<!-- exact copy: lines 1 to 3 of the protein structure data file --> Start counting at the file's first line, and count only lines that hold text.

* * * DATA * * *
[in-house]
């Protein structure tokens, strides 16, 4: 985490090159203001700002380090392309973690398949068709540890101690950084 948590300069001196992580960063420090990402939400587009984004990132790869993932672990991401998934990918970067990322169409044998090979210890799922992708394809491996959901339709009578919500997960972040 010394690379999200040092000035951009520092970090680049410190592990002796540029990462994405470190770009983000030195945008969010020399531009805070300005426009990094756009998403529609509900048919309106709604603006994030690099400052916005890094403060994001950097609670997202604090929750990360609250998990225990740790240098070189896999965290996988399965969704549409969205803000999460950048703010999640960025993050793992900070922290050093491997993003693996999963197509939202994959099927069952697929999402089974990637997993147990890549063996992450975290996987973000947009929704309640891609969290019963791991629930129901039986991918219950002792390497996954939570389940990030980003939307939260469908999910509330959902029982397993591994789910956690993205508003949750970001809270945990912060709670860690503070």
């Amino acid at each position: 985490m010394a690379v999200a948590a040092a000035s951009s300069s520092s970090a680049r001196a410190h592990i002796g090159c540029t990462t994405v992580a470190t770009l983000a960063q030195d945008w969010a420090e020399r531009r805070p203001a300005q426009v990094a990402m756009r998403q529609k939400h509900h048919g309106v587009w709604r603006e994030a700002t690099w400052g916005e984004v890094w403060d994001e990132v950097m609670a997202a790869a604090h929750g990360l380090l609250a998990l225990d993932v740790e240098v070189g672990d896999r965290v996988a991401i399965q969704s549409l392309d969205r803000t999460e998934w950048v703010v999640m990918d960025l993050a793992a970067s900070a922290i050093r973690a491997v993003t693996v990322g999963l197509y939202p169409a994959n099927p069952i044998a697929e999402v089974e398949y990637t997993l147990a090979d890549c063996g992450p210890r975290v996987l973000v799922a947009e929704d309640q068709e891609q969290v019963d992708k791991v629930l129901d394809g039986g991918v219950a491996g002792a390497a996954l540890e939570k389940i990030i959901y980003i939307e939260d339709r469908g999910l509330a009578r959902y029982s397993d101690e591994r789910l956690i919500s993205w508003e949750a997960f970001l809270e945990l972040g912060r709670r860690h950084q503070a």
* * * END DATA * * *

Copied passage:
[in-house]
């Protein structure tokens, strides 16, 4: 985490090159203001700002380090392309973690398949068709540890101690950084 948590300069001196992580960063420090990402939400587009984004990132790869993932672990991401998934990918970067990322169409044998090979210890799922992708394809491996959901339709009578919500997960972040 010394690379999200040092000035951009520092970090680049410190592990002796540029990462994405470190770009983000030195945008969010020399531009805070300005426009990094756009998403529609509900048919309106709604603006994030690099400052916005890094403060994001950097609670997202604090929750990360609250998990225990740790240098070189896999965290996988399965969704549409969205803000999460950048703010999640960025993050793992900070922290050093491997993003693996999963197509939202994959099927069952697929999402089974990637997993147990890549063996992450975290996987973000947009929704309640891609969290019963791991629930129901039986991918219950002792390497996954939570389940990030980003939307939260469908999910509330959902029982397993591994789910956690993205508003949750970001809270945990912060709670860690503070």
């Amino acid at each position: 985490m010394a690379v999200a948590a040092a000035s951009s300069s520092s970090a680049r001196a410190h592990i002796g090159c540029t990462t994405v992580a470190t770009l983000a960063q030195d945008w969010a420090e020399r531009r805070p203001a300005q426009v990094a990402m756009r998403q529609k939400h509900h048919g309106v587009w709604r603006e994030a700002t690099w400052g916005e984004v890094w403060d994001e990132v950097m609670a997202a790869a604090h929750g990360l380090l609250a998990l225990d993932v740790e240098v070189g672990d896999r965290v996988a991401i399965q969704s549409l392309d969205r803000t999460e998934w950048v703010v999640m990918d960025l993050a793992a970067s900070a922290i050093r973690a491997v993003t693996v990322g999963l197509y939202p169409a994959n099927p069952i044998a697929e999402v089974e398949y990637t997993l147990a090979d890549c063996g992450p210890r975290v996987l973000v799922a947009e929704d309640q068709e891609q969290v019963d992708k791991v629930l129901d394809g039986g991918v219950a491996g002792a390497a996954l540890e939570k389940i990030i959901y980003i939307e939260d339709r469908g999910l509330a009578r959902y029982s397993d101690e591994r789910l956690i919500s993205w508003e949750a997960f970001l809270e945990l972040g912060r709670r860690h950084q503070a």